A tribute to an iconic family car

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A tribute to an iconic family car

Postby ShotgunDave » Thu May 18, 2017 1:25 pm

Growing up in So-Cal had some distinct advantages from growing up elsewhere. One of those advantages is the hot rod scene. I grew up around very traditional hot rods because of my Uncles. They have been and always will be, my favorite cars.

Because of my hot rod upbringing, this particular car always gets brought up at family get-togethers. It is my Uncle Jack's 40 Ford Coupe. Not just any run of the mill 40 Ford mind you but a well executed Kustom. Uncle Jack did a lot of difficult modifications to this car.

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He built this car in 1958-59. And as you can see, it has a very distinct roof. Yes, he chopped it. Which in and of itself is not a common modification on the 40 coupe. But not only is it chopped, it has been made into a hard top by removing the center pillar. Not an easy task. I've never seen another 40 done this way. He also removed the stock two piece rear window and put in the window from a 41, which was one piece.

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As far as heavy body mods goes, that was it. Except for the removal of the bumpers and the installation of hand built nerf bars.

The next stand out feature was the paint. He painted the car 56 Chevy, Sierra Gold. Man what a gorgeous color! This picture is very faded so it doesn't do it justice.

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This picture is also of the car without the flames, which I like better myself. Can you see where I'm going with this? Yes, I am modeling my Uncle's car. It's kind of an ambitious project but it really needs to be done.

So here we go! First step is, you guessed it, get the roof off!

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Here it is topless. I only needed to take a very small amount out of the pillars, as this isn't a radical chop. It's only had it's lid lowered a couple inches. It's also an angle chop, so the front needs to be a skosh lower than the rear. The width of the kerf left by the cutting wheel is just about perfect.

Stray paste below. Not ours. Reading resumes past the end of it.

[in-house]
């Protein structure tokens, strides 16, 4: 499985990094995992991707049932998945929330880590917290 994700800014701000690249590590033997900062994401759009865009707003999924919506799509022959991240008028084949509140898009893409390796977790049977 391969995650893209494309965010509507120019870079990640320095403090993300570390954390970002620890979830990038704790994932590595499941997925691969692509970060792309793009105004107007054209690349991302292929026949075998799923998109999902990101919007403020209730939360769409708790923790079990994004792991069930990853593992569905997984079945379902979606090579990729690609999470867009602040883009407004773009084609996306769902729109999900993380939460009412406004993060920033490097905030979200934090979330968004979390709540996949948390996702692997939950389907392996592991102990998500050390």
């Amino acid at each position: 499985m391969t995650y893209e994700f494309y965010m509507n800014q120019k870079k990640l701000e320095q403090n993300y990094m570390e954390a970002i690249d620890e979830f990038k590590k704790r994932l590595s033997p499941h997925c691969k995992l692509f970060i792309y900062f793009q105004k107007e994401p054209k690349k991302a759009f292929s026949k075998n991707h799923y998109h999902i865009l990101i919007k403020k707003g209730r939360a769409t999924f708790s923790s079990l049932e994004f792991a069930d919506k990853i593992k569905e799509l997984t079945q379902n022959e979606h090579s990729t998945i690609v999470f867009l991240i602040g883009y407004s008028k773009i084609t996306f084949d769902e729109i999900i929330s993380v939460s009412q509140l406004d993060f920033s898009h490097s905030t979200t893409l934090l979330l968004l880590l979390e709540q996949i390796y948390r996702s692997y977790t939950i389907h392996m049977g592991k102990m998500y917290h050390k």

Second step.

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If you know anything about chopping a top, you know that once you cut the pillars and shorten them that the roof will no longer line up. So you have to cut the roof into sections to line up the pillars and then fill in the gaps. I also wanted to keep the rear window it's original size, so it was left in place and the top cut around it.

Here's what it looks like with a sheet of styrene glued into the gap.

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You can see that the pillars and sail panels line up now. Once the glue dries, I trim that styrene down and sand it flush. I will remove the drip rail at the same time, just like my Uncle did.

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Here it is all roughed out. I put it next to a stock 40 so you can see the real difference in roof height.

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A lot more roughing in has been done here. You can see from the picture behind it, I think it's taking the proper shape nicely.

So that's where I am as of right now. I'll update as I go. Hope you're all enjoying this as much as I am!
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Re: A tribute to an iconic family car

Postby HomeRacingWorld » Thu May 18, 2017 1:48 pm

Outstanding! What a great project. Modeling in full swing :)
-Harry

"They didn't say you couldn't" - Smokey